Hiring managers need candidates who will fit in with the existing culture at their company. Candidates want to find a place that’s welcoming and makes them feel comfortable. Businesses and job seekers both want a rewarding and mutually beneficial exchange. But sometimes, that’s easier said than done.
The job search can be isolating and frustrating without also having to navigate employment biases. For those of us who belong to a marginalized group, entering a new environment can add pressure to an already-stressful situation. Diverse candidates who are looking for their next role are often faced with questions like, “Will I be comfortable embracing my culture with this company?” and “If I reveal my identity, will I be safe at this new job?”
Are Companies Changing to Attract More Diverse Candidates?
Many companies audit their hiring process to encourage a diverse applicant pool. This includes updating their Equal Employment Opportunity policies and listing those objectives in their job descriptions. They may also remove names and addresses from resumes before they are reviewed to try to eliminate any potential biases. While this is a great start, it doesn’t change the fact that many companies still struggle to hire candidates of color, queer candidates, and other protected identities under Title VII.
Without visible opportunities for diverse candidates, many qualified professionals are passed over—or they’re discouraged from even applying in the first place. “Diversity and Inclusion” is a familiar buzzword companies use to promote their employer brand. Yet, when it comes to their workforce, these ideals aren’t always represented.
So, as a diverse candidate searching for your next role, how do you determine if you’ll be respected and accepted in a new workplace? There are many ways to start your investigation.
How Can Candidates Determine if a Company Is Actually Inclusive?
- Research the company’s “Meet Our Team” page to see if there are a range of identities visible. Check out the company on LinkedIn to see what their workforce looks like and where they come from.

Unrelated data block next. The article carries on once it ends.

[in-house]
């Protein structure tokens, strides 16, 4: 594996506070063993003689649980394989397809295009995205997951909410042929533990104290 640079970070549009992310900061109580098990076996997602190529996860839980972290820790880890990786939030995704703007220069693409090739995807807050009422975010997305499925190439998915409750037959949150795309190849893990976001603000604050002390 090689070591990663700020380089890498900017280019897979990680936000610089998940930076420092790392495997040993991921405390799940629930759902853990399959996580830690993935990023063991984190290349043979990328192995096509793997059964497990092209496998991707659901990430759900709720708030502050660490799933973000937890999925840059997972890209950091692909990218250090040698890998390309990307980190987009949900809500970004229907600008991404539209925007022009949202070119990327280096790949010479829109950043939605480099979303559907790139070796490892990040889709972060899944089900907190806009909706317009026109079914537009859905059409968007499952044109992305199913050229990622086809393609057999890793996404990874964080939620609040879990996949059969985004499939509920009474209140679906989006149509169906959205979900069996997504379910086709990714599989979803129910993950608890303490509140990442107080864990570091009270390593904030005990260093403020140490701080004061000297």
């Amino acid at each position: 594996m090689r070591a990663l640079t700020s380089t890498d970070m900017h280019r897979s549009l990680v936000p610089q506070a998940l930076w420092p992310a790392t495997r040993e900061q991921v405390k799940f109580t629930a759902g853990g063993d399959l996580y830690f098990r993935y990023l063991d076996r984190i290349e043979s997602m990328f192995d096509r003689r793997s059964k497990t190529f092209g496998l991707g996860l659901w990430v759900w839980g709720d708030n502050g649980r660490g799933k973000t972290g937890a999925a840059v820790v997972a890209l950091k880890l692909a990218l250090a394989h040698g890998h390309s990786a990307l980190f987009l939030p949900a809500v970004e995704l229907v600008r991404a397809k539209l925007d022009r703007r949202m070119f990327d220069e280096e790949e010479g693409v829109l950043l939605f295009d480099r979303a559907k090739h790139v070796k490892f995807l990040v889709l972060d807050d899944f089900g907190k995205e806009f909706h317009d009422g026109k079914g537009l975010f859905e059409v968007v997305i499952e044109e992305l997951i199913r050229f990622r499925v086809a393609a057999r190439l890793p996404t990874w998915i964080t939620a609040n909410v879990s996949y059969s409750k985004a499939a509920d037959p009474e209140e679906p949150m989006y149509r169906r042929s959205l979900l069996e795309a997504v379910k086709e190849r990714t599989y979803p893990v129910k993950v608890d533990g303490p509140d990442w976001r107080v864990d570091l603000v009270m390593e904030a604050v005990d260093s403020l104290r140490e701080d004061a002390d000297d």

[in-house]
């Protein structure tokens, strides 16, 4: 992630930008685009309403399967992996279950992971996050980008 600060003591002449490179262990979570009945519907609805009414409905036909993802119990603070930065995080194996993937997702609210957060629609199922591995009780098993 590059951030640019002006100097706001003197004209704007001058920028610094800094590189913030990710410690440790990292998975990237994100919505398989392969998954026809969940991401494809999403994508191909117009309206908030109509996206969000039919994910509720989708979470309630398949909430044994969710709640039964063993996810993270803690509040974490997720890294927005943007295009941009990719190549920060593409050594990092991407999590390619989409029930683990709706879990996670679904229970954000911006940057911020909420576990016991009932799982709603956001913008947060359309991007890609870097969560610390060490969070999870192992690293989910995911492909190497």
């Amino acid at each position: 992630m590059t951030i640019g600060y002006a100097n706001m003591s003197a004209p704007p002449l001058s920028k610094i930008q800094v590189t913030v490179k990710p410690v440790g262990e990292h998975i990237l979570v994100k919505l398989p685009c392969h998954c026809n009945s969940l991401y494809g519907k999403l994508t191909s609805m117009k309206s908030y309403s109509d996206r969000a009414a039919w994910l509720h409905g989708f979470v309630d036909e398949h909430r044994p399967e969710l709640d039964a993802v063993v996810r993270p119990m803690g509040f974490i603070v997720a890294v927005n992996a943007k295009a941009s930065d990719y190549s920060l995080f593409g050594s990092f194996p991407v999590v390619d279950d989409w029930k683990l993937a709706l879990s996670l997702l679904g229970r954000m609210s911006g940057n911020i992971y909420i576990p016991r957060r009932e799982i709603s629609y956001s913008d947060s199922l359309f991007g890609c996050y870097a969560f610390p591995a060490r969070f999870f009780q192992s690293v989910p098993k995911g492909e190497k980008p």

- Ask for a copy of the EEO policy from HR and review it to see if your identity is prioritized. Many companies have not yet included “gender identity” and “sexual orientation” in these statements.
- Network with people at the company to see if you like the company culture. Ask questions about the relationships between coworkers.
- Pay attention to the people on the hiring committee. If the committee appears diverse, can you identify with any members? If you don’t relate to them, ask yourself if this feels like a warning sign.
- Ask questions during your interview about ongoing diversity training and initiatives. Their responses can help you gauge how important D&I are to the higher-ups.
- Request a tour during your interview so you can experience the culture firsthand. Show the company how you interact with other employees when you meet them.
- Trust your instincts! If something doesn’t feel right, keep looking for another employer. Nobody wants to be treated like a token employee who is only there to meet a diversity quota.
Spend some time reflecting on what’s important to you in a new workplace. What are your deal-breakers? Do you want to work for a company that doesn’t respect or celebrate who you are? Think about how important it is for you to be open at work. Weigh these responses against how you felt during the interview before you make any decisions about accepting an offer.
Only you can determine how you present yourself as a candidate. No one else chooses what goes on your resume or what questions you ask the interviewers. If visibility is important to you, consider being more open about these parts of yourself. Voicing your priorities will help you find a work environment that will be rewarding and safe.